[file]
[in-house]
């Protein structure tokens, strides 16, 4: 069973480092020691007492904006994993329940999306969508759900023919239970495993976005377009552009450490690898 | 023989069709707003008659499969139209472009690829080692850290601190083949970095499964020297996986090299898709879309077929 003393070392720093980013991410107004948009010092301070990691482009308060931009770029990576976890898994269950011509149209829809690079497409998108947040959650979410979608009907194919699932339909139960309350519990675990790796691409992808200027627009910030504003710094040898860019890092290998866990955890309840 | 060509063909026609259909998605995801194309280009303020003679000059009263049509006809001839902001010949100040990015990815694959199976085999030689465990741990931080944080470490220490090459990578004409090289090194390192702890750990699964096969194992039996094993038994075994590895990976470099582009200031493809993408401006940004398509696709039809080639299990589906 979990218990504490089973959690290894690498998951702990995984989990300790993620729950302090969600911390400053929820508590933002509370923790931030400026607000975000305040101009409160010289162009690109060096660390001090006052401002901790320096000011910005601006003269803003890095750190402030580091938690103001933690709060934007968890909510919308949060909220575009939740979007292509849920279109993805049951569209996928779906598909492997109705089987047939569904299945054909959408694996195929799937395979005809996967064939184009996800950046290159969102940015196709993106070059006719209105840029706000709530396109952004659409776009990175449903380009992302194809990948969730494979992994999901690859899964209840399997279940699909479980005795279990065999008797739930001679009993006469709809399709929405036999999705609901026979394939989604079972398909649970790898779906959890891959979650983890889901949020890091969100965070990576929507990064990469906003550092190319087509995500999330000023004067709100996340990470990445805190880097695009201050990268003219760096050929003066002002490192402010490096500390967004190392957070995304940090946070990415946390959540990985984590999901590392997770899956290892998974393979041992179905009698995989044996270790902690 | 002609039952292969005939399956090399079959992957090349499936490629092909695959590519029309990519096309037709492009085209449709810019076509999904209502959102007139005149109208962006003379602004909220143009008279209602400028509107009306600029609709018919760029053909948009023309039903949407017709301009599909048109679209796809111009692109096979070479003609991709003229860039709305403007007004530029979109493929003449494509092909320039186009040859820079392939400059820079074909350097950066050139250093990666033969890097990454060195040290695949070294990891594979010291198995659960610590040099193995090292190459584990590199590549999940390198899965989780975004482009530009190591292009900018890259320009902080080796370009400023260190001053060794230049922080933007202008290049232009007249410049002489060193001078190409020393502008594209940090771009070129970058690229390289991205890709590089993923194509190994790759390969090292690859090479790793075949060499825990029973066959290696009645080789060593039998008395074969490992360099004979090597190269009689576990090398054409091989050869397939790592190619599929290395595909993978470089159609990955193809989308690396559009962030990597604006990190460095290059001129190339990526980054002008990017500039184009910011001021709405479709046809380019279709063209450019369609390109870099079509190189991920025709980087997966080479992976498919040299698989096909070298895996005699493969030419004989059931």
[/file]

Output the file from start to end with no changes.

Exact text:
[in-house]
């Protein structure tokens, strides 16, 4: 069973480092020691007492904006994993329940999306969508759900023919239970495993976005377009552009450490690898 | 023989069709707003008659499969139209472009690829080692850290601190083949970095499964020297996986090299898709879309077929 003393070392720093980013991410107004948009010092301070990691482009308060931009770029990576976890898994269950011509149209829809690079497409998108947040959650979410979608009907194919699932339909139960309350519990675990790796691409992808200027627009910030504003710094040898860019890092290998866990955890309840 | 060509063909026609259909998605995801194309280009303020003679000059009263049509006809001839902001010949100040990015990815694959199976085999030689465990741990931080944080470490220490090459990578004409090289090194390192702890750990699964096969194992039996094993038994075994590895990976470099582009200031493809993408401006940004398509696709039809080639299990589906 979990218990504490089973959690290894690498998951702990995984989990300790993620729950302090969600911390400053929820508590933002509370923790931030400026607000975000305040101009409160010289162009690109060096660390001090006052401002901790320096000011910005601006003269803003890095750190402030580091938690103001933690709060934007968890909510919308949060909220575009939740979007292509849920279109993805049951569209996928779906598909492997109705089987047939569904299945054909959408694996195929799937395979005809996967064939184009996800950046290159969102940015196709993106070059006719209105840029706000709530396109952004659409776009990175449903380009992302194809990948969730494979992994999901690859899964209840399997279940699909479980005795279990065999008797739930001679009993006469709809399709929405036999999705609901026979394939989604079972398909649970790898779906959890891959979650983890889901949020890091969100965070990576929507990064990469906003550092190319087509995500999330000023004067709100996340990470990445805190880097695009201050990268003219760096050929003066002002490192402010490096500390967004190392957070995304940090946070990415946390959540990985984590999901590392997770899956290892998974393979041992179905009698995989044996270790902690 | 002609039952292969005939399956090399079959992957090349499936490629092909695959590519029309990519096309037709492009085209449709810019076509999904209502959102007139005149109208962006003379602004909220143009008279209602400028509107009306600029609709018919760029053909948009023309039903949407017709301009599909048109679209796809111009692109096979070479003609991709003229860039709305403007007004530029979109493929003449494509092909320039186009040859820079392939400059820079074909350097950066050139250093990666033969890097990454060195040290695949070294990891594979010291198995659960610590040099193995090292190459584990590199590549999940390198899965989780975004482009530009190591292009900018890259320009902080080796370009400023260190001053060794230049922080933007202008290049232009007249410049002489060193001078190409020393502008594209940090771009070129970058690229390289991205890709590089993923194509190994790759390969090292690859090479790793075949060499825990029973066959290696009645080789060593039998008395074969490992360099004979090597190269009689576990090398054409091989050869397939790592190619599929290395595909993978470089159609990955193809989308690396559009962030990597604006990190460095290059001129190339990526980054002008990017500039184009910011001021709405479709046809380019279709063209450019369609390109870099079509190189991920025709980087997966080479992976498919040299698989096909070298895996005699493969030419004989059931």